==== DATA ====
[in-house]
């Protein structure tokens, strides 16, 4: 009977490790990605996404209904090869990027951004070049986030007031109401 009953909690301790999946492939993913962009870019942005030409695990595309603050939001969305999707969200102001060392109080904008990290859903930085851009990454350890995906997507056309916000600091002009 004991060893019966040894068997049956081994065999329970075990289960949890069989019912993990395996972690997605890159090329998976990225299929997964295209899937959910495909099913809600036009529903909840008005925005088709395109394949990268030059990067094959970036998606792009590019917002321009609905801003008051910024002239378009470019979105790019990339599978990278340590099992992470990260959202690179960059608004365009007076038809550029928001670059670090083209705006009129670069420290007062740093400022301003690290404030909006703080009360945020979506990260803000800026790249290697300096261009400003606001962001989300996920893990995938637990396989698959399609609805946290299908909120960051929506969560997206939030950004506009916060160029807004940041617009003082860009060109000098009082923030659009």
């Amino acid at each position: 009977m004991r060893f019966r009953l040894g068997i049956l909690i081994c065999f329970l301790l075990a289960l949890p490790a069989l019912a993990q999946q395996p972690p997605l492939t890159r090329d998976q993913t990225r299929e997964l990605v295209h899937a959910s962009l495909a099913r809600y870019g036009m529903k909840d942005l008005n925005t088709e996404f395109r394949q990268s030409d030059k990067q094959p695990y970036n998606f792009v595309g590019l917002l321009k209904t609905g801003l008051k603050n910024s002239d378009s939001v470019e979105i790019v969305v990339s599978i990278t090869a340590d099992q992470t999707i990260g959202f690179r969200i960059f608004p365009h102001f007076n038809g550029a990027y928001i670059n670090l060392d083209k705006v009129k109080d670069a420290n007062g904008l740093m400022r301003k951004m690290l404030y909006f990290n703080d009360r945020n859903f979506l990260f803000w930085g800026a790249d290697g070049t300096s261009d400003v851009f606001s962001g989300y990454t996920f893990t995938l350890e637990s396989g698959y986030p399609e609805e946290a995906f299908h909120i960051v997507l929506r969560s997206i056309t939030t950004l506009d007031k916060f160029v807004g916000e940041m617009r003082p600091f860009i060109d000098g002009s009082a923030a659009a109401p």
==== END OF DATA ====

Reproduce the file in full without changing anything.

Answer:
[in-house]
């Protein structure tokens, strides 16, 4: 009977490790990605996404209904090869990027951004070049986030007031109401 009953909690301790999946492939993913962009870019942005030409695990595309603050939001969305999707969200102001060392109080904008990290859903930085851009990454350890995906997507056309916000600091002009 004991060893019966040894068997049956081994065999329970075990289960949890069989019912993990395996972690997605890159090329998976990225299929997964295209899937959910495909099913809600036009529903909840008005925005088709395109394949990268030059990067094959970036998606792009590019917002321009609905801003008051910024002239378009470019979105790019990339599978990278340590099992992470990260959202690179960059608004365009007076038809550029928001670059670090083209705006009129670069420290007062740093400022301003690290404030909006703080009360945020979506990260803000800026790249290697300096261009400003606001962001989300996920893990995938637990396989698959399609609805946290299908909120960051929506969560997206939030950004506009916060160029807004940041617009003082860009060109000098009082923030659009």
């Amino acid at each position: 009977m004991r060893f019966r009953l040894g068997i049956l909690i081994c065999f329970l301790l075990a289960l949890p490790a069989l019912a993990q999946q395996p972690p997605l492939t890159r090329d998976q993913t990225r299929e997964l990605v295209h899937a959910s962009l495909a099913r809600y870019g036009m529903k909840d942005l008005n925005t088709e996404f395109r394949q990268s030409d030059k990067q094959p695990y970036n998606f792009v595309g590019l917002l321009k209904t609905g801003l008051k603050n910024s002239d378009s939001v470019e979105i790019v969305v990339s599978i990278t090869a340590d099992q992470t999707i990260g959202f690179r969200i960059f608004p365009h102001f007076n038809g550029a990027y928001i670059n670090l060392d083209k705006v009129k109080d670069a420290n007062g904008l740093m400022r301003k951004m690290l404030y909006f990290n703080d009360r945020n859903f979506l990260f803000w930085g800026a790249d290697g070049t300096s261009d400003v851009f606001s962001g989300y990454t996920f893990t995938l350890e637990s396989g698959y986030p399609e609805e946290a995906f299908h909120i960051v997507l929506r969560s997206i056309t939030t950004l506009d007031k916060f160029v807004g916000e940041m617009r003082p600091f860009i060109d000098g002009s009082a923030a659009a109401p």